Introduction: Knife Sharpening Jig

Here's how I made a jig to hold my sharpening stones.  For years I have sharpened my knives on a bench stone (with the stone resting on a table or "work bench"), and most of the time, I'd hold the stone in my hand. 

I didn't like having the stone flat on the table, so most of the time, I'd hand hold the stone.  After cutting my fingers on more than one occasion, I decided I should figure out a safer way to do this. 

If you are sharpening free hand, many of you already know it's very difficult to get the right angle while sharpening your stone.  So not only is this jig a safer way to sharpen your knife, it also helps you get the right angle every time.

Step 1: Supplies and Tools

Here are the supplies and tools you'll need:

1.  Some scrap wood.  Note:  Your main structure of wood should be slightly LESS in width than your stone.  For example, my sharpening stones are exactly 2 inches in width.  My wood is 1 and 15/16 inches in width. 

2.  A chop saw (aka a miter saw).  In order to get the right angle, you really need to use a chop saw.

3.  A drill and a couple drywall screws.  Or some epoxy and clamp.

4.  A jigsaw, scroll saw or similar hand held saw to cut the side supports.

5.  Sharpening stones.  These are the ones I use (See attached):  A Norton's Combination IB8 Coarse/Fine India Stone.  If you're looking for a good all purpose stone, I'd recommend this or something similar.  I paid $16 for it.   I also use a Spyderco Ceramic Whet Stone Fine Grit.  This is probably unnecessary for day to day use, but by finishing up with this stone, I can get my knife razor sharp - sharp enough to shave the hair from my arm.

6.  A good knife.  It's hard to get a good edge with a knife made of poor quality metal.  My favorite knife, the one I carry almost every day, is a Benchmade Griptilian Mini. (See attached)

Step 2: Cut the Base and Main Support

Simply cut a base for your jig.  Length doesn't matter here, but width is important.  You want it the same size as your main support (what I'll refer to as the "stone support").

To cut the stone support, here's where you need a chop saw.  I suppose you could cut this with a miter box or even handheld "freehand" but do yourself a favor and ask a friend to cut this for you if you don't own a chop saw. 

Now a side bar on the "correct" angle for sharpening a knife.  There is quite a debate on what angle you should use to sharpen your knife.  I don't pretend to know the best angle for any given knife.  What I do know is what works for me and my particular knife.  I picked 22 degrees and went with it.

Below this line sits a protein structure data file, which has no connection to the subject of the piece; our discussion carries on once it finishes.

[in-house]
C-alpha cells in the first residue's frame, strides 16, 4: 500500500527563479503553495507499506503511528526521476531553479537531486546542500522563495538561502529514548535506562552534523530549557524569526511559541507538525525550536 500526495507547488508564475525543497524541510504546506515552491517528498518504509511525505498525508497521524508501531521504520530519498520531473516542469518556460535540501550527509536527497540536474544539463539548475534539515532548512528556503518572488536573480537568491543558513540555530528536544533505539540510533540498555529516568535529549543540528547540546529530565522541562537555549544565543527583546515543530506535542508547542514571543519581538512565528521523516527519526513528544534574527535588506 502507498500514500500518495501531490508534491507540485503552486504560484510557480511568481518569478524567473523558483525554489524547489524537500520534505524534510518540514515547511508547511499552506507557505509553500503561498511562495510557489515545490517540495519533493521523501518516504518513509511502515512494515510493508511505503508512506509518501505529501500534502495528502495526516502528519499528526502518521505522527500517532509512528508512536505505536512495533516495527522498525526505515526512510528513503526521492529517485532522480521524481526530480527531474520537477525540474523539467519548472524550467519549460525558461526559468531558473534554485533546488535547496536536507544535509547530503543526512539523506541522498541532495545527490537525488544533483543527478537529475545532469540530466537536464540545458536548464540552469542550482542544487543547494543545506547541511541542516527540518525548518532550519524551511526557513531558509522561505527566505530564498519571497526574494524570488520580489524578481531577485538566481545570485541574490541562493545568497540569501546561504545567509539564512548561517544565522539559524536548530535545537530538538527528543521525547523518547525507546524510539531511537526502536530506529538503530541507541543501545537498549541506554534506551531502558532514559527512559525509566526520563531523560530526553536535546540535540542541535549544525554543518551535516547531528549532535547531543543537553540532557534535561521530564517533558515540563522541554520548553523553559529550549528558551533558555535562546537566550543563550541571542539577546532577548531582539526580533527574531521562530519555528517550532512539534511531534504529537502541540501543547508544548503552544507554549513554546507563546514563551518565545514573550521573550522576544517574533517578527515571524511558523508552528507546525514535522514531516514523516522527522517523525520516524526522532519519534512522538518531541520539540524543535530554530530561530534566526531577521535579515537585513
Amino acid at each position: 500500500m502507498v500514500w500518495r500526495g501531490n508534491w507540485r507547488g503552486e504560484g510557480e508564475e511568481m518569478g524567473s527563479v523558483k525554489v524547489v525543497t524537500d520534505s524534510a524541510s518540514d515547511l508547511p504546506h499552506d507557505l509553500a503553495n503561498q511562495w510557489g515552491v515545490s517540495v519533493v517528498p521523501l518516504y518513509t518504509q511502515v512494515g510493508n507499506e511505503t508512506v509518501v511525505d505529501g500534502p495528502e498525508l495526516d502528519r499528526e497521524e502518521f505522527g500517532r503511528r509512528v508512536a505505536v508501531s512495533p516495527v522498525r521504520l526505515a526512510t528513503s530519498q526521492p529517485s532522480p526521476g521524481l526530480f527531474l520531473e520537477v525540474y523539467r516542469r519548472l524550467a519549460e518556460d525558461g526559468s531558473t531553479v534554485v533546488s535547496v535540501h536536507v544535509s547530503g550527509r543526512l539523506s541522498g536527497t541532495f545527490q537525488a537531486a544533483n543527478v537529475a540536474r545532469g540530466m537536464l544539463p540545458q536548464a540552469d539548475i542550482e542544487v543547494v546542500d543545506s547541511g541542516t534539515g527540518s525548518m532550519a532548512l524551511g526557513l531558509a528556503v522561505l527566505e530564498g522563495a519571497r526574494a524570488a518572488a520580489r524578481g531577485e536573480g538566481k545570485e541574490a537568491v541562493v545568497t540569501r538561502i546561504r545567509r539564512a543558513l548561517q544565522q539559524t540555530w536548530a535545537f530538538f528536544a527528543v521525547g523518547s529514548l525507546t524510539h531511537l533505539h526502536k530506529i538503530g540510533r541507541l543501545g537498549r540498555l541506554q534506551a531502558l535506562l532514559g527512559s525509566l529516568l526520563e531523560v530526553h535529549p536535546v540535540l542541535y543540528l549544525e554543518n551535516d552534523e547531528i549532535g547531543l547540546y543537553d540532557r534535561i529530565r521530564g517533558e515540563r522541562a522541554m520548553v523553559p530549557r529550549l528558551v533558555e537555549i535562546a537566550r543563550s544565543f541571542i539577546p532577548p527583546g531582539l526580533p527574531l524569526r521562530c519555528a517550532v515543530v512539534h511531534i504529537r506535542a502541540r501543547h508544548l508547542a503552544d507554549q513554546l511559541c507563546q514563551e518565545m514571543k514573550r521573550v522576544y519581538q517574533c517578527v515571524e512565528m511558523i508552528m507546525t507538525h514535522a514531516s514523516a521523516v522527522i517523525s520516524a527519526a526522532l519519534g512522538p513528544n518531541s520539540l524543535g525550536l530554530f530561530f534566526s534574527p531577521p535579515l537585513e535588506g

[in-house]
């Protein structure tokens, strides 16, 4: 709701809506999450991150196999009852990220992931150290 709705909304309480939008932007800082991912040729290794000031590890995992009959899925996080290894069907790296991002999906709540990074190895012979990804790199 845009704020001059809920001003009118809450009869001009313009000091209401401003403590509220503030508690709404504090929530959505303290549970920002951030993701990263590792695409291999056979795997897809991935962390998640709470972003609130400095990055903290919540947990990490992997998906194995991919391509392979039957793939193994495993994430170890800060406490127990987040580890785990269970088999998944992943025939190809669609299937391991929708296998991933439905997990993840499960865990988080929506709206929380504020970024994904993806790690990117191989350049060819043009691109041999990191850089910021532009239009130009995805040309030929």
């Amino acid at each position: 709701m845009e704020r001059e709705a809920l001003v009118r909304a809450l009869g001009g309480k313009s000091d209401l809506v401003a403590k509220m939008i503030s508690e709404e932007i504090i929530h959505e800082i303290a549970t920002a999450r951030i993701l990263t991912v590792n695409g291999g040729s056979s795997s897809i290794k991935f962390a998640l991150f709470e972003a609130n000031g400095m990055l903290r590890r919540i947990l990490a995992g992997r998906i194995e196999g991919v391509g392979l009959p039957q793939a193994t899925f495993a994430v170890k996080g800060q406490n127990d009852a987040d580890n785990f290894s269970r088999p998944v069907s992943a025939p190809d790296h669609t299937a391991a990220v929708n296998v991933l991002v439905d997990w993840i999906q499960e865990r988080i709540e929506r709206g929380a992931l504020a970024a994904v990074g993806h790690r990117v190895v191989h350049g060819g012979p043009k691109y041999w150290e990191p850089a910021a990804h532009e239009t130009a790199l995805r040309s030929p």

Why?  Because I didn't know what angle to go with!  And I simply tried to estimate the angle that's worked for me when I've sharpened my knives by hand. 

Here's what I can tell you...I think the whole debate is overblown.  I think you should just try and figure out what angle works best for your knife and your use of the knife, and stick with it.  If you find out later that it's too great or too little of an angle, then make another jig.

Back to the cutting of the wood.  Whatever you decide to be the angle for which you want to sharpen your blades, that's what you should dial in on your chopsaw.  Again, I went with 22 degrees. 

Step 3: Attach the Stone Support to the Base

I used dry wall screws to attach the support to the base.  You could also use epoxy and a clamp, but I didn't want to wait. 

Look at the pic and you'll see where I had to grind down the screws after I attached the support to the base.  If you don't countersink these better than I did, you may have to do the same if your screws protrude above the surface of the wood.  The point is you want the stone to sit flush on the wood surface of the stone support.

Notice also how the support is set back about 3/8 to 1/2 of an inch from the edge of the base.  You want to do this in order to have the base support your stone.  Also be sure to check each of your stones on this before you screw these down completely.  You want to make sure your THINNEST stone sits on here completely without having any of the wood from the base exposed.  More on this later...

Step 4: Cut and Attach the Side Supports

You need to make 2 side supports from 1/4 inch scrap plywood or similar.

These are used for the purpose of holding the stone securely to your jig.

I used a 3 inch bolt and wing nut to securely (and easily by using the wing nut) tighten down the stone on the jig.

I also drilled the holes of the side supports larger than the bolts that I used.  You don't want a tight fit on want a little play so you can position the side supports so they don't protrude above the stone.  (You don't want your knife to be hitting the side supports when you're sharpening.  See pic.

Step 5: Sharpen Knife

To sharpen your knife, make sure you work on the edge of a table.  Take it from me, you don't want to hit your knife on your kitchen table to piss off your wife, but more importantly, you don't want the table to dull your knife as you're sharpening it!

Also a note on safety:  Be careful.  Before you use this jig, please get some instructions on how to actually sharpen a knife blade.  Don't do this barefoot.  Also make sure you have no kids or pets running around while you sharpen your knife.  You can find a LOT of instruction on how to safely sharpen a blade elsewhere.  I'm not giving that here.  The only thing I'll share is this:  What works for ME is the following.  I hold the knife at a 90 degree angle and push downward (I don't pull upward or "backwards"). 

I sharpen my knife about once every 2 weeks.  And in a matter of less than 5 minutes, I have a blade sharp enough to shave hair off my arm.  My dad always taught me, "A sharp knife is a safe knife."  It's counter intuitive but it's true.  If you have a dull knife, odds are, you're going to use it incorrectly or inefficiently and you therefore greatly increase the likelihood you'll injure yourself or someone.